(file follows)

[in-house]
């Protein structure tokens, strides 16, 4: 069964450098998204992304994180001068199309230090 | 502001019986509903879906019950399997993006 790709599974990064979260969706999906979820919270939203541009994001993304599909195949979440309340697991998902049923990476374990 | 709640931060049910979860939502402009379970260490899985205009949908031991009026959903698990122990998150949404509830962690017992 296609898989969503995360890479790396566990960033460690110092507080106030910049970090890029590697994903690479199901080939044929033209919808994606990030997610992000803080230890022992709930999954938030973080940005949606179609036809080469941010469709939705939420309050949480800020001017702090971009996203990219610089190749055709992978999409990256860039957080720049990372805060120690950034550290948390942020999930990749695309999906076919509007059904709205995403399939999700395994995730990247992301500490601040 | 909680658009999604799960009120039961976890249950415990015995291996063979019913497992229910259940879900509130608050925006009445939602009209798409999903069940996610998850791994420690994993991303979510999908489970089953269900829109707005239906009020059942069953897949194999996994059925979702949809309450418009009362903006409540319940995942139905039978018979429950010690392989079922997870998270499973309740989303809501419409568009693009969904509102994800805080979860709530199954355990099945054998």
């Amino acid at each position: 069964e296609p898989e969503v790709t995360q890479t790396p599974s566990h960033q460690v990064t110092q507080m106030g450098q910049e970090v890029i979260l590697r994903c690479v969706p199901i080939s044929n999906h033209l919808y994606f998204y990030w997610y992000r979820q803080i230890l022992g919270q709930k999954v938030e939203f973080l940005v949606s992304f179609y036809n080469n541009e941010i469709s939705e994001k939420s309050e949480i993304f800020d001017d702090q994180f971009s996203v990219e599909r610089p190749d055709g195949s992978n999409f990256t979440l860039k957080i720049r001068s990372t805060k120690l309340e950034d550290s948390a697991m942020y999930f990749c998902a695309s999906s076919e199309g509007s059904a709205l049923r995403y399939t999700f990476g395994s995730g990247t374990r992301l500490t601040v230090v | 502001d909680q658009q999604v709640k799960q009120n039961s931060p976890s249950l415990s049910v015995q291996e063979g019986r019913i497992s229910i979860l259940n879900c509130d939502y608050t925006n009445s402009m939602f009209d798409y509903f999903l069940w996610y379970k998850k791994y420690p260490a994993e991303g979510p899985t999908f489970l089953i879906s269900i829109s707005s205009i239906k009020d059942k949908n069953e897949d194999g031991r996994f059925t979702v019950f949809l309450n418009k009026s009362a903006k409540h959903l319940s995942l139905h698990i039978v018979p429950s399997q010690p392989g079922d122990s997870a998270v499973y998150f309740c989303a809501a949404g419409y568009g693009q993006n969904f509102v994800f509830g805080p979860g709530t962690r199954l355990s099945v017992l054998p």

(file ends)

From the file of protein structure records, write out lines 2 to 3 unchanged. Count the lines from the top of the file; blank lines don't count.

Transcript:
């Protein structure tokens, strides 16, 4: 069964450098998204992304994180001068199309230090 | 502001019986509903879906019950399997993006 790709599974990064979260969706999906979820919270939203541009994001993304599909195949979440309340697991998902049923990476374990 | 709640931060049910979860939502402009379970260490899985205009949908031991009026959903698990122990998150949404509830962690017992 296609898989969503995360890479790396566990960033460690110092507080106030910049970090890029590697994903690479199901080939044929033209919808994606990030997610992000803080230890022992709930999954938030973080940005949606179609036809080469941010469709939705939420309050949480800020001017702090971009996203990219610089190749055709992978999409990256860039957080720049990372805060120690950034550290948390942020999930990749695309999906076919509007059904709205995403399939999700395994995730990247992301500490601040 | 909680658009999604799960009120039961976890249950415990015995291996063979019913497992229910259940879900509130608050925006009445939602009209798409999903069940996610998850791994420690994993991303979510999908489970089953269900829109707005239906009020059942069953897949194999996994059925979702949809309450418009009362903006409540319940995942139905039978018979429950010690392989079922997870998270499973309740989303809501419409568009693009969904509102994800805080979860709530199954355990099945054998």
């Amino acid at each position: 069964e296609p898989e969503v790709t995360q890479t790396p599974s566990h960033q460690v990064t110092q507080m106030g450098q910049e970090v890029i979260l590697r994903c690479v969706p199901i080939s044929n999906h033209l919808y994606f998204y990030w997610y992000r979820q803080i230890l022992g919270q709930k999954v938030e939203f973080l940005v949606s992304f179609y036809n080469n541009e941010i469709s939705e994001k939420s309050e949480i993304f800020d001017d702090q994180f971009s996203v990219e599909r610089p190749d055709g195949s992978n999409f990256t979440l860039k957080i720049r001068s990372t805060k120690l309340e950034d550290s948390a697991m942020y999930f990749c998902a695309s999906s076919e199309g509007s059904a709205l049923r995403y399939t999700f990476g395994s995730g990247t374990r992301l500490t601040v230090v | 502001d909680q658009q999604v709640k799960q009120n039961s931060p976890s249950l415990s049910v015995q291996e063979g019986r019913i497992s229910i979860l259940n879900c509130d939502y608050t925006n009445s402009m939602f009209d798409y509903f999903l069940w996610y379970k998850k791994y420690p260490a994993e991303g979510p899985t999908f489970l089953i879906s269900i829109s707005s205009i239906k009020d059942k949908n069953e897949d194999g031991r996994f059925t979702v019950f949809l309450n418009k009026s009362a903006k409540h959903l319940s995942l139905h698990i039978v018979p429950s399997q010690p392989g079922d122990s997870a998270v499973y998150f309740c989303a809501a949404g419409y568009g693009q993006n969904f509102v994800f509830g805080p979860g709530t962690r199954l355990s099945v017992l054998p």